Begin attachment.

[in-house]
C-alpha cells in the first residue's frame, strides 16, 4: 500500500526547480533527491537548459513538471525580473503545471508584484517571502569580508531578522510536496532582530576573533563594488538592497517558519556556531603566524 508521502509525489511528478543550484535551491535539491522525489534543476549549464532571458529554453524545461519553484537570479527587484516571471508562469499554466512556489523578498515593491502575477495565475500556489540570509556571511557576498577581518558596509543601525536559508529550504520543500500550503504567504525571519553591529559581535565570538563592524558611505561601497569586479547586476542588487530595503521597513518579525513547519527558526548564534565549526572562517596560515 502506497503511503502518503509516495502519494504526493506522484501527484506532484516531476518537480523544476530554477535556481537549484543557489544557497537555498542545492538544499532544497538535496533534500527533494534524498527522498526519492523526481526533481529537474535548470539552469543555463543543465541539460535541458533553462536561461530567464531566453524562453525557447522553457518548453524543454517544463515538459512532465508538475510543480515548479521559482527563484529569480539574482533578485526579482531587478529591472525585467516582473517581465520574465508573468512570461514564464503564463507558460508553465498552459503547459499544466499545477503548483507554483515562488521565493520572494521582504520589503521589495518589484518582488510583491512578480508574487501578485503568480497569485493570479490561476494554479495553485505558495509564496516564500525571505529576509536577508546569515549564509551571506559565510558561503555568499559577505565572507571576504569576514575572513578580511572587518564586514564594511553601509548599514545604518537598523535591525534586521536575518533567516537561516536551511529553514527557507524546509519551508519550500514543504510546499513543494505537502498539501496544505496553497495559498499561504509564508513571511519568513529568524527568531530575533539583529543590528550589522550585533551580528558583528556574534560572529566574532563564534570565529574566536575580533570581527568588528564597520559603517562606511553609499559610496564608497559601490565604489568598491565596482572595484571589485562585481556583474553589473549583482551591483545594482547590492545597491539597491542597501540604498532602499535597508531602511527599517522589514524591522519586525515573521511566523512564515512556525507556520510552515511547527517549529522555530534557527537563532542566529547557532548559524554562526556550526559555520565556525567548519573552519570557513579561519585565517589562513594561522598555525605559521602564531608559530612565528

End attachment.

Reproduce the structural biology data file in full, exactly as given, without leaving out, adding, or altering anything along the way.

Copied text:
[in-house]
C-alpha cells in the first residue's frame, strides 16, 4: 500500500526547480533527491537548459513538471525580473503545471508584484517571502569580508531578522510536496532582530576573533563594488538592497517558519556556531603566524 508521502509525489511528478543550484535551491535539491522525489534543476549549464532571458529554453524545461519553484537570479527587484516571471508562469499554466512556489523578498515593491502575477495565475500556489540570509556571511557576498577581518558596509543601525536559508529550504520543500500550503504567504525571519553591529559581535565570538563592524558611505561601497569586479547586476542588487530595503521597513518579525513547519527558526548564534565549526572562517596560515 502506497503511503502518503509516495502519494504526493506522484501527484506532484516531476518537480523544476530554477535556481537549484543557489544557497537555498542545492538544499532544497538535496533534500527533494534524498527522498526519492523526481526533481529537474535548470539552469543555463543543465541539460535541458533553462536561461530567464531566453524562453525557447522553457518548453524543454517544463515538459512532465508538475510543480515548479521559482527563484529569480539574482533578485526579482531587478529591472525585467516582473517581465520574465508573468512570461514564464503564463507558460508553465498552459503547459499544466499545477503548483507554483515562488521565493520572494521582504520589503521589495518589484518582488510583491512578480508574487501578485503568480497569485493570479490561476494554479495553485505558495509564496516564500525571505529576509536577508546569515549564509551571506559565510558561503555568499559577505565572507571576504569576514575572513578580511572587518564586514564594511553601509548599514545604518537598523535591525534586521536575518533567516537561516536551511529553514527557507524546509519551508519550500514543504510546499513543494505537502498539501496544505496553497495559498499561504509564508513571511519568513529568524527568531530575533539583529543590528550589522550585533551580528558583528556574534560572529566574532563564534570565529574566536575580533570581527568588528564597520559603517562606511553609499559610496564608497559601490565604489568598491565596482572595484571589485562585481556583474553589473549583482551591483545594482547590492545597491539597491542597501540604498532602499535597508531602511527599517522589514524591522519586525515573521511566523512564515512556525507556520510552515511547527517549529522555530534557527537563532542566529547557532548559524554562526556550526559555520565556525567548519573552519570557513579561519585565517589562513594561522598555525605559521602564531608559530612565528